And then consider the number of web pages devoted to exposing fraudulent or bogus contests. Just do a Google search for writing contest scams and you’ll find dozens if not hundreds of blogs and articles all telling you what to watch out for except for one thing that they all fail to mention: the ratio of submitted manuscripts to the number of “judges.”
In a sense these contests are like state lotteries except, at least the state lotto is upfront about your terrible odds of winning the whole thing.
And yet, competition after competition is selling the same huckster crap to the thousands upon thousands of fools who have doubled-down on the original foolishness of attending some MFA factory that’s bilked them out of 50 grand or more and sent them, utterly unprepared out into the world of corporate publishing.
And that’s where we begin to touch on the truth of the issue. Because it’s not just that these competitions are essentially scams, it’s that they are scams existing like toxic nesting dolls inside the wider scam that is contemporary American economics, with its cannibalistic rituals of survival of the fittest where fit is defined as the person with the biggest conch shell, screaming that they are the last cannibal standing and the rest of you bitches can all go suck a bag of donkey dicks and die. Does anyone not on the payroll or sucking the corporate tit actually believe the Harvey Weinstein saga is an anomaly and that it is not indicative of the entirety of the American system? And we don’t mean there are malignant trolls in publishing harassing women authors – though surely there are some – we mean that there is a violent money talks ruthlessness to the entire system, and it is full of these carnival sideshow con artists offering what amounts to swamp land bargain basement deals that are really just con jobs. And everyone is so desperate that they all keep their mouths shut. Because they hope they will be the winner.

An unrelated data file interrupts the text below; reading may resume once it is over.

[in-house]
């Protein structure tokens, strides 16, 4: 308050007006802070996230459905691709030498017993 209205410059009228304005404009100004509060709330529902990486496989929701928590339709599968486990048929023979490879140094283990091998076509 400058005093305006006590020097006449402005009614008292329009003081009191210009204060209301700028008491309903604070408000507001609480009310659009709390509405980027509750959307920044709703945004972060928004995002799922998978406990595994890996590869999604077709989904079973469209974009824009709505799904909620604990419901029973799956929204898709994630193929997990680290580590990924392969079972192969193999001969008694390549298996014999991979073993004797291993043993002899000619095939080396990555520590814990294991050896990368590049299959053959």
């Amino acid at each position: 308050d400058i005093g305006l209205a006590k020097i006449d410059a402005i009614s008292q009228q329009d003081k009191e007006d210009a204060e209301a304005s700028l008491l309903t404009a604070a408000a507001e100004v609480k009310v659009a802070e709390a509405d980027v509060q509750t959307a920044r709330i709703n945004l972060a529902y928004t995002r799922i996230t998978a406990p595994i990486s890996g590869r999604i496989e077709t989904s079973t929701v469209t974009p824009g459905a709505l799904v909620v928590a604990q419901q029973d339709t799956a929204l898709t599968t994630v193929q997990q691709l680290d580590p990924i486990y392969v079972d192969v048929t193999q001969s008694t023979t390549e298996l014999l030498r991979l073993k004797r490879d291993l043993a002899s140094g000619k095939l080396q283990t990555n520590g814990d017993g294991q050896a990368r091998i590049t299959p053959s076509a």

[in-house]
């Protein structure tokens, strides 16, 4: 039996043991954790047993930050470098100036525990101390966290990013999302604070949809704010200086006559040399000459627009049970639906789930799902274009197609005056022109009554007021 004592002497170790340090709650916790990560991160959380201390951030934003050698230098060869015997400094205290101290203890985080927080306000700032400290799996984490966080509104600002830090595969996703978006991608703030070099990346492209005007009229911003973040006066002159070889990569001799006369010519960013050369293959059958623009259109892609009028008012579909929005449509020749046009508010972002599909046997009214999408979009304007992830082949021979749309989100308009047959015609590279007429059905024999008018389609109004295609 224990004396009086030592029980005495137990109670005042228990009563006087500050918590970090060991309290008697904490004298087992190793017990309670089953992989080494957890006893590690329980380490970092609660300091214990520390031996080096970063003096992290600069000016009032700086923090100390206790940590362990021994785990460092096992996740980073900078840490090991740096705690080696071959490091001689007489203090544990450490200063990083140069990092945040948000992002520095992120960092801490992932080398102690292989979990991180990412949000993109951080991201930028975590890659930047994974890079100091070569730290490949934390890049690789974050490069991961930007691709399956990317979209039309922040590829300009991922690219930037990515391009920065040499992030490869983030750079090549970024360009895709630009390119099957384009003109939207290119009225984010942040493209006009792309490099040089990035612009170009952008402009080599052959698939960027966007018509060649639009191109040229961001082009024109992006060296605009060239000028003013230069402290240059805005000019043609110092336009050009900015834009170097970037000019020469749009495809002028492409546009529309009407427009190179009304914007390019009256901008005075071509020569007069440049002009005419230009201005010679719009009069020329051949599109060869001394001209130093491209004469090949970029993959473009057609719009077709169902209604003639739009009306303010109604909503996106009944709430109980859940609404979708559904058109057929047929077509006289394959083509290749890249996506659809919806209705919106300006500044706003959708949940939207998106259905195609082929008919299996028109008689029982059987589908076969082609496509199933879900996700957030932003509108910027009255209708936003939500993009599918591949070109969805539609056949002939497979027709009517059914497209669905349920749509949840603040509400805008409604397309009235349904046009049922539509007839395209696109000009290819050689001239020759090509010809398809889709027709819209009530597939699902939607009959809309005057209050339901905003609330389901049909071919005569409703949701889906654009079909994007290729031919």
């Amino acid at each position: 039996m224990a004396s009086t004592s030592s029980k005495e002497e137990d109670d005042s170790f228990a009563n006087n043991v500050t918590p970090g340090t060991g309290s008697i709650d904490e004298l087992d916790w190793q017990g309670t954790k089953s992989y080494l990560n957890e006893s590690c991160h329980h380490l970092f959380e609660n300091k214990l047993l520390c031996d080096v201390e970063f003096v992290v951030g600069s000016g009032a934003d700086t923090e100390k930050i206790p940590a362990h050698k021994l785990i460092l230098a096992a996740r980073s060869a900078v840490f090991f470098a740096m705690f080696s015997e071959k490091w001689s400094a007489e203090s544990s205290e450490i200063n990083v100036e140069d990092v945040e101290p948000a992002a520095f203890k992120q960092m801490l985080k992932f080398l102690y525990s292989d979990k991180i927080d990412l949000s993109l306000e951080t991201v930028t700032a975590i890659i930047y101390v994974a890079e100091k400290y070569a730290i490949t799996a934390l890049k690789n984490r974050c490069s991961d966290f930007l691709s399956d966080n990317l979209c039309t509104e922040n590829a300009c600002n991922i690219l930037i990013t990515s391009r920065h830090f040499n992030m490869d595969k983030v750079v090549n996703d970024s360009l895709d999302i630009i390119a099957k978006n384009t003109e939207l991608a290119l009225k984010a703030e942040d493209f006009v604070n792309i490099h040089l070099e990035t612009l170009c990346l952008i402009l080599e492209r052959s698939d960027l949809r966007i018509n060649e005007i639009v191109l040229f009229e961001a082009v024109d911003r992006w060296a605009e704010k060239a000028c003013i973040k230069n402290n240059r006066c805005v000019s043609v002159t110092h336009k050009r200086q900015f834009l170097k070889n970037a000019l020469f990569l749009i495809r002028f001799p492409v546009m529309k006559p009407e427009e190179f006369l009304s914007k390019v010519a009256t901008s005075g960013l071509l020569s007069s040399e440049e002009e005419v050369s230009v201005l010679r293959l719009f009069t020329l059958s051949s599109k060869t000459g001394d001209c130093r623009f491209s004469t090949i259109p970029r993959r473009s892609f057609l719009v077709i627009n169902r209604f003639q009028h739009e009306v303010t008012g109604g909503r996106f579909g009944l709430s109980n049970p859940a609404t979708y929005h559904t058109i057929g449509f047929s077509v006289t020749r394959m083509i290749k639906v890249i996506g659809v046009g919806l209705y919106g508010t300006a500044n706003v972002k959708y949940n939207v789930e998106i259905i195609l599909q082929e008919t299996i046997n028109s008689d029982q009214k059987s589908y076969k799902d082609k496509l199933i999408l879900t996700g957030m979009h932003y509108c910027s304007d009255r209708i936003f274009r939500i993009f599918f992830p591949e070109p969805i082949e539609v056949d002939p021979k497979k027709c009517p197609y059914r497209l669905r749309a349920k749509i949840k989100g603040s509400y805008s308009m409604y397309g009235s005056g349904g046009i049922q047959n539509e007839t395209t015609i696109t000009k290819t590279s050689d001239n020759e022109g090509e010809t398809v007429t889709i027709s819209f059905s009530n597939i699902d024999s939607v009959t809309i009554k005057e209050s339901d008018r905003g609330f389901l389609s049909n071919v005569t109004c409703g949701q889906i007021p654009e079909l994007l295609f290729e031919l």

No one is reading your novel. No one is checking up on the judges and exactly how would you, short of giving them a pop quiz? 3 judges cannot read that much material and they know it and the people paying them know it, and the magazines taking money to run ads for them and their contests know it, and the people writing reviews about them know it, and if they don’t then they are fucking morons because if some guy is selling you what he claims are clean needles in a dark alley, and you’re stupid enough to believe him then you’re a fucking moron as well.
What the fuck is going on here? How did we get here? The answer is capitalism is cannibalistic and it eats itself and it is not sustainable. Everything cannot be turned into a mass production template. And in that regard we recall a guest at an MFA program at a fancy (by which we mean expensive) East Coast university who proudly told the students, that they want to read one line and know instantly which program the writer came from – or should we say from which hive had they been hatched? In other words you should be as easily identifiable as any other brand name product – you know – GM! Cool Ironic Nike Bennington! Postmodern Yale! Coke! Gothic chick-lit Sarah Lawrence! Realistic Burger King Iowa!
That is not art but it is capitalism, and it is cultural suicide and it is a template and mass production and it is toxic. Having cash cows like MFA programs is a dead end, and we are witnessing the opening death spiral of the entire system, and these contests are one of the dozens of canaries in the mineshaft of the nation falling over from a lack of clean air.
Consider the following which we’ve mentioned previously: